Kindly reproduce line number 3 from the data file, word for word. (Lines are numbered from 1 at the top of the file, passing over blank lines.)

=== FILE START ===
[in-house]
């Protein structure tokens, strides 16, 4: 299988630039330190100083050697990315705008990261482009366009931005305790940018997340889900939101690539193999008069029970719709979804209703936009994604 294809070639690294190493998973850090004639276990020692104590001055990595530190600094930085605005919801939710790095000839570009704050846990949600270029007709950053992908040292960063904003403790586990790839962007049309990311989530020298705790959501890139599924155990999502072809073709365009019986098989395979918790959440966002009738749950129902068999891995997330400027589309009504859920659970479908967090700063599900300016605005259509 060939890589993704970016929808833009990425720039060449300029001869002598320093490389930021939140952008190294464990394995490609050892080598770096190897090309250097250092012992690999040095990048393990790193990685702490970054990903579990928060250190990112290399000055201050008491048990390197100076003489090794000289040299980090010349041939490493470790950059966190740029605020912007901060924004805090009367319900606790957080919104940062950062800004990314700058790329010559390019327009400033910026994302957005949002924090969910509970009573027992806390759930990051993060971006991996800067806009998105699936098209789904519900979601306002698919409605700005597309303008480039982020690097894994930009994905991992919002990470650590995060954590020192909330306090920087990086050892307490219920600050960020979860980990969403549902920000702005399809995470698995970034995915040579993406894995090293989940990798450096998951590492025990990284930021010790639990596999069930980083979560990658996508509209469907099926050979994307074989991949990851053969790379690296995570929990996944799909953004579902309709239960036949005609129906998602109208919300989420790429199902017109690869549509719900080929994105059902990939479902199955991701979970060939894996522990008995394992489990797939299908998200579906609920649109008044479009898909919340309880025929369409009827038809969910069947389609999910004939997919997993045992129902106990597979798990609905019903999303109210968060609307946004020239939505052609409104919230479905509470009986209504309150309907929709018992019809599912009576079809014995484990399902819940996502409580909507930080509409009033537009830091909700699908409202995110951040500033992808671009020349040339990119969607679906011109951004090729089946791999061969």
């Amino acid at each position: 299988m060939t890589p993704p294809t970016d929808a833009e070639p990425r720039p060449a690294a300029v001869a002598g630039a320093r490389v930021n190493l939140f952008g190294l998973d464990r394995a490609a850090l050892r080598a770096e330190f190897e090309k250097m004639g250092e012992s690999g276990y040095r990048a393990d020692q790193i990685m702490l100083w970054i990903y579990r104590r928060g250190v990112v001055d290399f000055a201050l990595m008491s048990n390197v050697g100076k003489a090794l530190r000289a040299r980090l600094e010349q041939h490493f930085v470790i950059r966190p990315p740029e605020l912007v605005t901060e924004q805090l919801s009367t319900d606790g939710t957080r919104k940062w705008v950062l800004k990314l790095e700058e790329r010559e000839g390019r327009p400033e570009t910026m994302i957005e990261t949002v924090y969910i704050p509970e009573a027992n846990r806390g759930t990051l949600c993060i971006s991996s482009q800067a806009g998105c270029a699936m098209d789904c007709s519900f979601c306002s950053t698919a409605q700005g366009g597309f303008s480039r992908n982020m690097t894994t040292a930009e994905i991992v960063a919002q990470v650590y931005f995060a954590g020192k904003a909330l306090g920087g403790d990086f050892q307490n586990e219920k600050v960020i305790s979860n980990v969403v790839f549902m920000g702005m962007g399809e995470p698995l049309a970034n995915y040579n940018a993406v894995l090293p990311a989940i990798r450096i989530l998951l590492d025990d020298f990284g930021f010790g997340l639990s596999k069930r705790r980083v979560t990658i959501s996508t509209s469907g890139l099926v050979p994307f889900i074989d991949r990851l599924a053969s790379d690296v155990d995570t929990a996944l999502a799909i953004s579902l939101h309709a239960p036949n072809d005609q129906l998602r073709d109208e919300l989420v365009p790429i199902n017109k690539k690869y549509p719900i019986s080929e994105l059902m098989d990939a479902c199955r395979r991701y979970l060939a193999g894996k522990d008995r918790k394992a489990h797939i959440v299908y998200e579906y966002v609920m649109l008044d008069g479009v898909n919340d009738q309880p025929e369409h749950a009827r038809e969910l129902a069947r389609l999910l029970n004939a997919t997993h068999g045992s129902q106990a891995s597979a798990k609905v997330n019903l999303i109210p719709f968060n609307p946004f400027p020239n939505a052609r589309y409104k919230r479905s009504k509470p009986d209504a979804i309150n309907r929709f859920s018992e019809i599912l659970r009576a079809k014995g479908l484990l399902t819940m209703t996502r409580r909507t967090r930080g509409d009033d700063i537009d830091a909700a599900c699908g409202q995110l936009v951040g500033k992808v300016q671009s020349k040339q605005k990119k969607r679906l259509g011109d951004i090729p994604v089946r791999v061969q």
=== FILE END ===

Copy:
């Amino acid at each position: 299988m060939t890589p993704p294809t970016d929808a833009e070639p990425r720039p060449a690294a300029v001869a002598g630039a320093r490389v930021n190493l939140f952008g190294l998973d464990r394995a490609a850090l050892r080598a770096e330190f190897e090309k250097m004639g250092e012992s690999g276990y040095r990048a393990d020692q790193i990685m702490l100083w970054i990903y579990r104590r928060g250190v990112v001055d290399f000055a201050l990595m008491s048990n390197v050697g100076k003489a090794l530190r000289a040299r980090l600094e010349q041939h490493f930085v470790i950059r966190p990315p740029e605020l912007v605005t901060e924004q805090l919801s009367t319900d606790g939710t957080r919104k940062w705008v950062l800004k990314l790095e700058e790329r010559e000839g390019r327009p400033e570009t910026m994302i957005e990261t949002v924090y969910i704050p509970e009573a027992n846990r806390g759930t990051l949600c993060i971006s991996s482009q800067a806009g998105c270029a699936m098209d789904c007709s519900f979601c306002s950053t698919a409605q700005g366009g597309f303008s480039r992908n982020m690097t894994t040292a930009e994905i991992v960063a919002q990470v650590y931005f995060a954590g020192k904003a909330l306090g920087g403790d990086f050892q307490n586990e219920k600050v960020i305790s979860n980990v969403v790839f549902m920000g702005m962007g399809e995470p698995l049309a970034n995915y040579n940018a993406v894995l090293p990311a989940i990798r450096i989530l998951l590492d025990d020298f990284g930021f010790g997340l639990s596999k069930r705790r980083v979560t990658i959501s996508t509209s469907g890139l099926v050979p994307f889900i074989d991949r990851l599924a053969s790379d690296v155990d995570t929990a996944l999502a799909i953004s579902l939101h309709a239960p036949n072809d005609q129906l998602r073709d109208e919300l989420v365009p790429i199902n017109k690539k690869y549509p719900i019986s080929e994105l059902m098989d990939a479902c199955r395979r991701y979970l060939a193999g894996k522990d008995r918790k394992a489990h797939i959440v299908y998200e579906y966002v609920m649109l008044d008069g479009v898909n919340d009738q309880p025929e369409h749950a009827r038809e969910l129902a069947r389609l999910l029970n004939a997919t997993h068999g045992s129902q106990a891995s597979a798990k609905v997330n019903l999303i109210p719709f968060n609307p946004f400027p020239n939505a052609r589309y409104k919230r479905s009504k509470p009986d209504a979804i309150n309907r929709f859920s018992e019809i599912l659970r009576a079809k014995g479908l484990l399902t819940m209703t996502r409580r909507t967090r930080g509409d009033d700063i537009d830091a909700a599900c699908g409202q995110l936009v951040g500033k992808v300016q671009s020349k040339q605005k990119k969607r679906l259509g011109d951004i090729p994604v089946r791999v061969q």